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|2. Types of aftercooler|
|3. Important design considerations|
Blowers are typically used as air movers in pneumatic transport systems. Such blowers are compressors that are sucking air at certain pressure (most of the time atmospheric) and are rejecting it at higher pressure conditions. During compression, part of the energy spent is converted in heat, thus the air at blower outlet is significantly hotter than at suction conditions. Temperatures can reach 50-60 celsius, sometimes higher, which may be causing a problem for the process downstream. For example, star valve should be design for working in hot conditions which may be detrimental to their performance, or simply the material conveyed cannot handle such temperatures leading to melting for example. In such cases, it is desirable to cool down the air flow thanks to a heat exchanger positionned right after the blower, caller an after cooler.
Aftercoolers are actually heat exchangers and can either use a liquid media as coolant, or simply air.
Such aftercoolers are usually run with water, refrigerated or chilled. It is an efficient design to control the temperature but presents drawbacks and their operation must be carefully controlled :
- Cold water can create condensation in or out of the aftercooler which can lead to detrimental consequences (if water is carried away in the pipe it can lead to blockages, among other potential consequences)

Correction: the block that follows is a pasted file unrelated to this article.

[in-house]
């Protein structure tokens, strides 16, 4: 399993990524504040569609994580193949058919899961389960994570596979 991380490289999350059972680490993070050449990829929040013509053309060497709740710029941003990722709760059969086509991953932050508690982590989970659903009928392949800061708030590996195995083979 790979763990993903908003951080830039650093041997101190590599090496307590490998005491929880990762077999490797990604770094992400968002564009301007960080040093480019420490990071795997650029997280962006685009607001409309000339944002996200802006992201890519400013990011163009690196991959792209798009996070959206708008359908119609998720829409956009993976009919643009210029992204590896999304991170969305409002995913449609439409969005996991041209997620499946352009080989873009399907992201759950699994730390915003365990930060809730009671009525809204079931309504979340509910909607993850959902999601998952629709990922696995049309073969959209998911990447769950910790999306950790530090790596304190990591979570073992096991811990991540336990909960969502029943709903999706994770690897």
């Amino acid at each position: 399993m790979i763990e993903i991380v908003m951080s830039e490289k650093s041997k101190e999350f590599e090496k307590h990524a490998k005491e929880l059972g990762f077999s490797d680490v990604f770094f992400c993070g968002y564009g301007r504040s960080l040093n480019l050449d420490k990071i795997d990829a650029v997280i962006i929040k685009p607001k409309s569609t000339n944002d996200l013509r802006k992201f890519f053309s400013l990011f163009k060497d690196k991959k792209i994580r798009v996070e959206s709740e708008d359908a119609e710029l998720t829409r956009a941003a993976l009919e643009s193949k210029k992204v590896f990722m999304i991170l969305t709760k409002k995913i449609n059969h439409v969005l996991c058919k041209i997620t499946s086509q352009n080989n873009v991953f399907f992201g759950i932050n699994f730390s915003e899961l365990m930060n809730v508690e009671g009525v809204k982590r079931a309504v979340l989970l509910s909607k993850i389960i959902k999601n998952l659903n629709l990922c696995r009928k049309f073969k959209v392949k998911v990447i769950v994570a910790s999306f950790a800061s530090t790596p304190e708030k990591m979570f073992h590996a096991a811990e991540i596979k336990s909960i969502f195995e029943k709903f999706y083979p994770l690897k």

- In case of leakage of the heat exchanger, water will enter the process pipes
- The process control must be quite fine to ensure a good temperature control
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The coolant here is just air. The atercooler is equipped with a fan that forces air through the heat exchanger. It avoids the previous drawbacks in terms of risks related to condensation or leakage, but in return provides a less efficient cooling, dependent on the ambient conditions. One way around this issue is to have the blower and the aftercooler in an air conditionned room, to have constant cooling air conditions.
In order to be efficient, aftercoolers are made of small tubes that increase the heat exchange area. However, such tubes can be subject to fouling with time, especially if the air supply is not very clean or if some blowback from the line occur. It is therefore key for safety to have the proper instrumentation to monitor the performance of the cooler :
- Pressure drop across the heat exchanger : the system must be stopped and cleaned to remove build-up when the pressure drop reaches its maximum limit
- Temperature before and after the heat exchanger to verify the cooling efficiency and control the cooling
Note that an aftercooler generates an additional pressure drop to be considered in the design of the pneumatic transport line.
Having a check valve to prevent blow back in the heat exchanger may also be considered.